You saw me standing alone;
I belonged nowhere.
I wanted only to escape the brutal limits
of that incongruously beautiful town,
its mustard-bitter flowers tangled in roadside ditches,
wavering in heat lines,
motes of dust swimming in the air
lazily suspended in streams of sun.
I saw you standing alone,
and I found within you a common course.
I fell for that which I had uncovered.
I was in love young—
emotion, sharp as cayenne pepper,
danced out toward its object, eager and nimble—
free! at last.
From that hour, freedom!
I reveled in your glory, fleeting as it was to be.
I clung to you while you forced me down
until I fell to my knees
and crouched at your feet.
And go you did then.
I was powerless against your withdrawal;
I found myself naked and shivering
without the warmth of your skin.
Now it’s dark and the house is still and I’m awake,
and I am alone,
enveloped by a shadow.
Only shadows and echoes.
-Rachel Sally, Fall 2012
I wish you the happiest of Valentine’s days, my dears.
May it be filled with love, chocolate, and pie.
(And not necessarily in that order.)
May it be pink, red, and all that you may have hoped for.
Je vous aime, mes chéries; je vraiment vous aime.
Sour Cherry Hand Pies
dough lovingly adapted from smittenkitchen
120 g sour cream (~1/4 cup)
20 g lemon juice (~4 teaspoons)
112 g ice water (~1/4 cup) (weigh out 112 g, then add a couple of ice cubes and let ’em mingle)
225 g butter (16 tablespoons, 8 ounces), cut into small pieces and frozen
300 g flour (~1 1/4 cups), plus some for dusting
2.5 g kosher salt (~1/2 teaspoon)
good quality sour cherry preserves, or use your favorite jam; I’ve also made these hand pies with real pie fillings (chop a couple of apples, stew them with some maple syrup or sugar, salt, and thyme, etc.)
In a food processor, pulse flour, salt, and sugar together.  In a small bowl, mix the sour cream and lemon juice.  Put in freezer to chill out for a little while.  Scatter the butter in the bowl of the food processor, and pulse 3 times, or until the butter pieces look pea-sized.  Add in the sour cream mixture and pulse once or twice, then slowly drizzle in the ice water, pulsing every 2 seconds or so.  Be sparing with the pulsing; don’t drop the ice cubes in the machine.  Once the dough has come together into a relatively cohesive ball, turn out onto a lightly floured surface and knead once or twice.  Wrap in plastic wrap and chill for at least 2 hours.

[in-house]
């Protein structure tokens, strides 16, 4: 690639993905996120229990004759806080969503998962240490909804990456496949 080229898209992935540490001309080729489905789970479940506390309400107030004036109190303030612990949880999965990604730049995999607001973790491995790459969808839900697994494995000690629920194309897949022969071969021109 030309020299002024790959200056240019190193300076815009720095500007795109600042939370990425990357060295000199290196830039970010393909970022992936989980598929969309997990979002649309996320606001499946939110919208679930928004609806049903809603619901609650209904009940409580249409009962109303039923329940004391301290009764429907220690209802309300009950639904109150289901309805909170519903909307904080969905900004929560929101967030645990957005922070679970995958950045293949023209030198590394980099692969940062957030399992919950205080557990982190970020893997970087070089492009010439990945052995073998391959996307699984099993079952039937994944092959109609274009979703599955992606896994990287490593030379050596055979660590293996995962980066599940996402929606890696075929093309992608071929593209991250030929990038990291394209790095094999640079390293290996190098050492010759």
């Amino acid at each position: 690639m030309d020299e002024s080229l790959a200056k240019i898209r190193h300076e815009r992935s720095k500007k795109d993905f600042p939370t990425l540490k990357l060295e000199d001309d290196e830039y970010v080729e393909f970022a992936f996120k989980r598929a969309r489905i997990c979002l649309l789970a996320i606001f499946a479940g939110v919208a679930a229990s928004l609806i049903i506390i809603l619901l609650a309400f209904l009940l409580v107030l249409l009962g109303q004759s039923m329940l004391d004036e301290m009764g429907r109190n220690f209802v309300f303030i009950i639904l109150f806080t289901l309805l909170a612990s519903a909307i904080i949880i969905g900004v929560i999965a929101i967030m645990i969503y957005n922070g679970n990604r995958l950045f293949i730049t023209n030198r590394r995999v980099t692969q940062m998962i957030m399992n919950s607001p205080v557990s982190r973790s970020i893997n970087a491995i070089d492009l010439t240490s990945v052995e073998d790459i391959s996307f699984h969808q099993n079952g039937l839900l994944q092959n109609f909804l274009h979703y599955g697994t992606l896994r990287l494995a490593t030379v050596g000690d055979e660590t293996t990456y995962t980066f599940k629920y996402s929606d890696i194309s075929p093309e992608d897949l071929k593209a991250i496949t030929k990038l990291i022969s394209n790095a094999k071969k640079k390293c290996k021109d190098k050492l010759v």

When the dough is chilled, take it out of the fridge and place it on a lightly floured surface.  Roll it out into an even thickness around 1/8-1/4 inch thick.  Cut out desired shapes; I used a circle and a heart cutter.  Re-roll scraps and repeat.  Chill dough again, for at least 1 hour.
Beat one egg with 1 tablespoon milk for about 1 minute, until frothy and no clumps of egg white remain.  Take dough circles and hearts, etc. out of cooling area, and brush the edges of half of the shapes with egg wash.  Your egg wash should extend about 1 cm into the center of the dough.  Place about 1 1/2 teaspoons of jam into the center of each egg-washed shape, then press another cut out on top.  Seal the edges by pressing firmly but gently with a fork.  Save your excess egg wash.  Chill the pies again, for at least 30 minutes.
Preheat your oven to 375 degrees F.
Egg wash the outside of your pies, cut a small slit in the top for steam, and sprinkle with coarse sugar, if desired.
Bake for 15-18 minutes, or until puffed up and deeply golden brown.  
Above was a “found” or “collage” poem that I wrote. 
Word phrasings and works cited:
Line 1.  “You saw me standing alone…”  Blue Moon, Lorenz Hart
Line 2. “I belonged nowhere…” Blue Moon, Jayne Anne Phillips
Line 3.  “I wanted only to escape the brutal limits of that [incongruously beautiful] town…” Coleman, Mary Karr
[“incongruously beautiful…” Blue Moon, Jayne Anne Phillips]
Line 4. “mustard-bitter flowers tangled in roadside ditches…” Blue Moon, Jayne Anne Phillips
Line 5. “wavering in heat lines…” Blue Moon, Jayne Anne Phillips
Line 6. “motes of dust [swimming] in the air…” Blue Moon, Jayne Anne Phillips
Line 8. “I saw you standing alone…” Blue Moon, Jayne Anne Phillips
Line 11.  “I was in love young…” Blue Moon, Jayne Anne Phillips
Line 12. “…emotion, sharp as cayenne pepper…” Close,Lucia Nevai
Line 14.  “…[danced] out toward its object, eager and nimble, [free!] at last…” Close, Lucia Nevai
Line 15. “from [that] hour, freedom!” Song of the Open Road, Walt Whitman
Line 19. “crouched at [your] feet” Blue Moon, Jayne Anne Phillips
Line 20.  “…go [you] did…” The Boat, Alistair MacLeod
Line 24.  “It’s dark and the house is still and I’m awake…” Blue Moon, Jayne Anne Phillips
Line 26. “enveloped by a shadow…” Blue Moon, Jayne Anne Phillips
Line 27. “only shadows and echoes…” The Boat, Alistair MacLeod

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